Two New Studies Analyze EHR, Health IT Adoption Trends

July 10, 2014 in News

On Tuesday, the journal Health Affairs published two studies by current and former workers at the Office of the National Coordinator for Health IT that examine health IT adoption trends and challenges. Summaries of the studies appear below.

Study of Critical Access Hospitals

A study focusing on critical access hospitals found that 89% of such facilities as of 2013 had implemented an electronic health record system, but many still faced funding and workforce challenges (Pedulli, Clinical Innovation Technology, 7/9). It was authored by four ONC officials.

For the study, researchers analyzed a 2012-2013 Healthcare Information and Management Systems Society survey, which was fielded to more than 1,300 CAHs (Gabriel et al., Health Affairs, July 2014).

The study found that:

  • Most CAHs had plans to adopt or already had adopted health IT technologies;
  • CAHs that shared resources with other providers were more likely to use EHRs, health data exchange and care coordination tools; and
  • CAHs that had faster Internet speeds were more likely to offer patients the ability to download, view and transmit their health information.

In addition, researchers found that as of 2013:

  • 70% of CAHs had adopted teleradiology capabilities;
  • 62% of CAHs with an EHR had a fully electronic system, compared with 27% who relied on paper and electronic records; and
  • 59% of CAHs had adopted telehealth capabilities.

However, just 15% of CAHs reported that they had adopted patient engagement technology (Clinical Innovation Technology, 7/9).

Federally Qualified Health Center Study

Another recent Health Affairs study focused on federally qualified health centers’ achievements and challenges as they implement EHR systems, FierceEMR reports. It was authored by two current HHS officials who worked at ONC when they conducted the study.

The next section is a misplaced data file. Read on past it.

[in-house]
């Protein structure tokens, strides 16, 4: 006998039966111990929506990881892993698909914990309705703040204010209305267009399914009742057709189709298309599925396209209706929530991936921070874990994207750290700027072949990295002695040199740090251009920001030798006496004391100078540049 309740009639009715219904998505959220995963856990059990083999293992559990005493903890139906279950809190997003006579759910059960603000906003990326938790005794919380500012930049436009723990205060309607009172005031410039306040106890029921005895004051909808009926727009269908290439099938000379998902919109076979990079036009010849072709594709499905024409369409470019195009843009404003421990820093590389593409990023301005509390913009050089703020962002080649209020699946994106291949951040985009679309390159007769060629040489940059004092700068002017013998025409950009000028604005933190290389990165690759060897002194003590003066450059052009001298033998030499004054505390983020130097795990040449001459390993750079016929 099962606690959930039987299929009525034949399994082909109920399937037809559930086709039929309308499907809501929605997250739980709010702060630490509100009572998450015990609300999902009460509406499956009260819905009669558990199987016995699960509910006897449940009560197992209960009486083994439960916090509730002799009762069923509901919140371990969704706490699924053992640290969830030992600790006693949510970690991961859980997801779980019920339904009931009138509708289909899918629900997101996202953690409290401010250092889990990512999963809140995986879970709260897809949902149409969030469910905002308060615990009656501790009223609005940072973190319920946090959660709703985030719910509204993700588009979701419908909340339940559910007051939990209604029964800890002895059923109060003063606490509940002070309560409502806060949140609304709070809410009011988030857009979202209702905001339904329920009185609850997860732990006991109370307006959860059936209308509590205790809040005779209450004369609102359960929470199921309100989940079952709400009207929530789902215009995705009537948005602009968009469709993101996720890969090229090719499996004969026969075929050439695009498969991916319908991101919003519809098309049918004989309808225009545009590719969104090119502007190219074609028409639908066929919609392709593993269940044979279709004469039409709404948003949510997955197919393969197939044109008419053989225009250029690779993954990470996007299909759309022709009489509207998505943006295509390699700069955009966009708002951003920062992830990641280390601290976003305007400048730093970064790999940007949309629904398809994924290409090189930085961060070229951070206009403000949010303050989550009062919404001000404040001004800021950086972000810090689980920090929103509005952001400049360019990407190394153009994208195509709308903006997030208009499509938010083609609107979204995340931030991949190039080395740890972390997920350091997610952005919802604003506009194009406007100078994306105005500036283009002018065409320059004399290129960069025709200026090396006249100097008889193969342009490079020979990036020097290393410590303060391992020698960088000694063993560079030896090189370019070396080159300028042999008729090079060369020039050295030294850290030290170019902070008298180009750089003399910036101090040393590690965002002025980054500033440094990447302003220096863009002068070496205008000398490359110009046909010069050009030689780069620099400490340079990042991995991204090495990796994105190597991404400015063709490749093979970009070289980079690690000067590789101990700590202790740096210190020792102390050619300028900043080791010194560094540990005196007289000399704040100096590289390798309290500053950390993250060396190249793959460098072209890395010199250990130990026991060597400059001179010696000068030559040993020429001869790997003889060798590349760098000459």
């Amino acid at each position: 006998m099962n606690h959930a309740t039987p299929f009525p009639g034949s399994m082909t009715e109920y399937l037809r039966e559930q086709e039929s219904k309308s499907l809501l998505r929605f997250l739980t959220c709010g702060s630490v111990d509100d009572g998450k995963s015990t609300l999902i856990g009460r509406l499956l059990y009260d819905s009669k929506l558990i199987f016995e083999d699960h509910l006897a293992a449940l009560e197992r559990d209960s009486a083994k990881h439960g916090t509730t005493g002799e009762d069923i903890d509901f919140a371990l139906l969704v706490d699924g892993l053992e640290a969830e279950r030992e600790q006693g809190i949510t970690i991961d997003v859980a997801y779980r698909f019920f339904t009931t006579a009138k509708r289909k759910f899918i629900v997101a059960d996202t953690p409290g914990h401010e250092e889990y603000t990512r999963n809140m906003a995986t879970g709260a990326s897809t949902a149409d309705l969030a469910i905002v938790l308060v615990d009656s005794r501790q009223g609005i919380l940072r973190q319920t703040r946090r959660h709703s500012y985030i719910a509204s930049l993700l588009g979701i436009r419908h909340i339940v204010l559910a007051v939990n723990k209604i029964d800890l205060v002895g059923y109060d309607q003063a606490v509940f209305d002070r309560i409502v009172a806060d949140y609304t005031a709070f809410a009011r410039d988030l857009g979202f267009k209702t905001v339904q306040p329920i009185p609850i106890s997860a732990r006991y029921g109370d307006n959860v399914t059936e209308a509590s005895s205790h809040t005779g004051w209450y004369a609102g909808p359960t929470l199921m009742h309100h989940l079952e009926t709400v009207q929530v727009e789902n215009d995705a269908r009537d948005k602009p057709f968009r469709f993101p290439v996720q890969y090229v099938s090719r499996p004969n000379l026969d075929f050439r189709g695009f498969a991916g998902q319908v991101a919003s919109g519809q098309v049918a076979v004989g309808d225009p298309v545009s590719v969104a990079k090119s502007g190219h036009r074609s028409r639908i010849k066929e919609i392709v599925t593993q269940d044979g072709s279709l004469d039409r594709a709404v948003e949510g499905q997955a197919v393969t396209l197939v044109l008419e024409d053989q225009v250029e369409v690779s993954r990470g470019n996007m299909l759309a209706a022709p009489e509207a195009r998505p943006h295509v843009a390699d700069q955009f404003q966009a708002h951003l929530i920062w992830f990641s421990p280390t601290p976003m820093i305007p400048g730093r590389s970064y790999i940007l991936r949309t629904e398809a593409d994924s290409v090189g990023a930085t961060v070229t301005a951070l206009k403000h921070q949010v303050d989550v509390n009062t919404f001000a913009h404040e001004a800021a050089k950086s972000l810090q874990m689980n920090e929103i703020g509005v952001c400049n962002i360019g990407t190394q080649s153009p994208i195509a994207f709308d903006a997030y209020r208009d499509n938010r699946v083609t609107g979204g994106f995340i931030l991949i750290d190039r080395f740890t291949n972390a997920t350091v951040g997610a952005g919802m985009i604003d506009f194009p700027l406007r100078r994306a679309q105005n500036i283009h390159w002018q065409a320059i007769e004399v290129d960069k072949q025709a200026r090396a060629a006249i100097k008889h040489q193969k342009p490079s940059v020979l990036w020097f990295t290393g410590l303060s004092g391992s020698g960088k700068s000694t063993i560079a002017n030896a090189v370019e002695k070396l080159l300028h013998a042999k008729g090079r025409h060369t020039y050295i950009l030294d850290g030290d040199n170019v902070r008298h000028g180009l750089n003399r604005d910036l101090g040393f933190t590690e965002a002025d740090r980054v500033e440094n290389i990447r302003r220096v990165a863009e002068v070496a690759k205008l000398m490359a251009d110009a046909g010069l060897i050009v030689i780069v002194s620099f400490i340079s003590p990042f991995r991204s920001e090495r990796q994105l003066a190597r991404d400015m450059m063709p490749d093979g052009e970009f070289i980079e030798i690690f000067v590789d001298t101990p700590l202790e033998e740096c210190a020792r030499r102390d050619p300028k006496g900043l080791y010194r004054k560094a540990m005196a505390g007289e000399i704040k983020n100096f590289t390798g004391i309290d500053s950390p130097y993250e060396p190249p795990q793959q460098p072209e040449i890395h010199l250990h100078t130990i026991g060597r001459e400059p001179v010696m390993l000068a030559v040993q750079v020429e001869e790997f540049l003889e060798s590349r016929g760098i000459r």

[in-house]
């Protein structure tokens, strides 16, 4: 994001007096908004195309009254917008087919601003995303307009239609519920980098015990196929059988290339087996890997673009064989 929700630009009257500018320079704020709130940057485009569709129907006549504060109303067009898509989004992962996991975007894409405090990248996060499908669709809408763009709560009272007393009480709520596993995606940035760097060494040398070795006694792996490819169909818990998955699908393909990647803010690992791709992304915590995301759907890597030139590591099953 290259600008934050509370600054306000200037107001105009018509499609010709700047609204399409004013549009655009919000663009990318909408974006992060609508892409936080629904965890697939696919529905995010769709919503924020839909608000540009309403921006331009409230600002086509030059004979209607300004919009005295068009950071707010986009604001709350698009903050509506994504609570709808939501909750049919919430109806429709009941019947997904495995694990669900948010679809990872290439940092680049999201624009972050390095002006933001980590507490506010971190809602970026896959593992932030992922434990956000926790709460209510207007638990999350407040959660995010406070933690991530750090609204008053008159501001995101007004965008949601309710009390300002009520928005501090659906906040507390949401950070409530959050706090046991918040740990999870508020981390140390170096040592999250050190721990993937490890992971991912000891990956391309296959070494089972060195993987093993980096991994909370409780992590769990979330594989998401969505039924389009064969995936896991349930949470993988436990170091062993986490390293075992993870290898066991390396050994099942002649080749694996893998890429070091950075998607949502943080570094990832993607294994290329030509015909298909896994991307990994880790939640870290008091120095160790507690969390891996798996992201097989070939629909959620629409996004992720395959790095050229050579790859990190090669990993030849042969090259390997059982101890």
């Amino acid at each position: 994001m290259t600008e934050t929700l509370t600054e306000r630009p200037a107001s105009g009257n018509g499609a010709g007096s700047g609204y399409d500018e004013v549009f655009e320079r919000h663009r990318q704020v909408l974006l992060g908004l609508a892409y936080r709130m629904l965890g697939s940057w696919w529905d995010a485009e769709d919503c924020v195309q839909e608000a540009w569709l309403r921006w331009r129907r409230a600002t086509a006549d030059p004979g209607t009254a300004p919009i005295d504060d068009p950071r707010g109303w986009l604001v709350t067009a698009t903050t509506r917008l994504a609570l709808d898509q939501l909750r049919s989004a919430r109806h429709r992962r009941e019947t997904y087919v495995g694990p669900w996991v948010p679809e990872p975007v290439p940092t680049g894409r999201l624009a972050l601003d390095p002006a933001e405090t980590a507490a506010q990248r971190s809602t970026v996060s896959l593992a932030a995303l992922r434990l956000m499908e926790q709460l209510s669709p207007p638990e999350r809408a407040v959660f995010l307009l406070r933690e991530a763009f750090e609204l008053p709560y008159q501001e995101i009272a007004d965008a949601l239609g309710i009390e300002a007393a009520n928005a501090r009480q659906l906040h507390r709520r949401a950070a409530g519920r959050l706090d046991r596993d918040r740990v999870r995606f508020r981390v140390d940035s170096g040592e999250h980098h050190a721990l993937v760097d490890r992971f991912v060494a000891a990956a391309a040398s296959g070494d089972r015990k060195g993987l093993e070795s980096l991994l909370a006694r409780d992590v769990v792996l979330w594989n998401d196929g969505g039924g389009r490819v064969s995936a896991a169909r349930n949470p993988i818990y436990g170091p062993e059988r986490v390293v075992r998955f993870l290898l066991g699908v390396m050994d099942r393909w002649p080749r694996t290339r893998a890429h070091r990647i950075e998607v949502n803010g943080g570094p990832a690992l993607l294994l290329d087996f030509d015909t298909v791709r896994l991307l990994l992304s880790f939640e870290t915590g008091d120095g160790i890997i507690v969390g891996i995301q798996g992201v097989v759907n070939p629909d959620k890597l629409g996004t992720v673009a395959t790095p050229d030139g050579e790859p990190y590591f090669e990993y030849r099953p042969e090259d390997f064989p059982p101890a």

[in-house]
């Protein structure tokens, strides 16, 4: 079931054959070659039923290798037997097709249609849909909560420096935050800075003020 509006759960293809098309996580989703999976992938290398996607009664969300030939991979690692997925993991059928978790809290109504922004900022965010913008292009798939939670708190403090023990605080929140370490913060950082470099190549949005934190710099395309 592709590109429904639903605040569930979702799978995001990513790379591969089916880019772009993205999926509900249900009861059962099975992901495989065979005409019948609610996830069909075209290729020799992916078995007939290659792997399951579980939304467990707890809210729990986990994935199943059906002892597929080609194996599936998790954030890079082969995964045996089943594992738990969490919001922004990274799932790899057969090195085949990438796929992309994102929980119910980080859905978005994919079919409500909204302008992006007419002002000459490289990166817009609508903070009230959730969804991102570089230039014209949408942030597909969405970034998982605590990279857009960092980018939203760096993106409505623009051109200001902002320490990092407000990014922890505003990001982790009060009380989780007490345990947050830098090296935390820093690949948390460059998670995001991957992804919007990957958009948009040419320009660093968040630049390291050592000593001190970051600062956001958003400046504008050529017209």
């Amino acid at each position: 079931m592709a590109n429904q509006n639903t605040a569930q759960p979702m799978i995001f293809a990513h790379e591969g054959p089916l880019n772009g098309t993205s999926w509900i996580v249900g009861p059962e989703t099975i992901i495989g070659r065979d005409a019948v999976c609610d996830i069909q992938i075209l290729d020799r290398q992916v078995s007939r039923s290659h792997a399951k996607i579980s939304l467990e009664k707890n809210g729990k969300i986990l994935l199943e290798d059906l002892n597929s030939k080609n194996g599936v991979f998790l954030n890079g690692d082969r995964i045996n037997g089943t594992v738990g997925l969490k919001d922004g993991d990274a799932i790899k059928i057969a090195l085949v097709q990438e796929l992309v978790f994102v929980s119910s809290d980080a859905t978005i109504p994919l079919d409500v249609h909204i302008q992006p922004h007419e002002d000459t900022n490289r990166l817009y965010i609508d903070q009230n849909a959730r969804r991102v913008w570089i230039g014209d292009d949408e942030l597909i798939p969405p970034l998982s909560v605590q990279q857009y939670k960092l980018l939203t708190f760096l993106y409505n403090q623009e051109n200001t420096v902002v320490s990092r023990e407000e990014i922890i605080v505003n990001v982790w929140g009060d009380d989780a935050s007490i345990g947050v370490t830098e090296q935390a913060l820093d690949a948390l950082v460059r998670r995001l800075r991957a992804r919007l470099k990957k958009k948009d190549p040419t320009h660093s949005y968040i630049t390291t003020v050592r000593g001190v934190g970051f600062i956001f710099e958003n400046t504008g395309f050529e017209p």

For the study, researchers examined data from 2010 to 2012 on more than 1,100 health providers from the Health Resources and Services Administration’s Uniform Data System.

The study found that 90% of FQHCs in 2012 had adopted an EHR, compared with 64.8% in 2010. In addition, 49.5% of FQHCs in 2012 reported having capabilities that met criteria for a basic system, compared with 29.7% in 2010.

Further, the report found the rate of FQHCs that reported all of their sites and providers used EHRs increased from 50.7% in 2010 to 79.3% in 2012.

The study also found that differences in EHR adoption rates for rural FQHCs and FQHCs that treat a higher proportion of minority patients have “disappeared” since 2010. However, FierceEMR notes that “new disparities were evident in 2012 in that larger centers, those with fewer patients below the federal poverty level and ones in the Midwest, had higher adoption rates.”

In addition, the study found that while most FQHCs were nearly ready or fully prepared to meet Stage 1 of meaningful use, many centers had yet to adopt the capabilities needed for Stage 2.

Under the 2009 economic stimulus package, providers who demonstrate meaningful use of certified electronic health records can qualify for Medicaid and Medicare incentive payments (Durben Hirsch, FierceEMR, 7/8).

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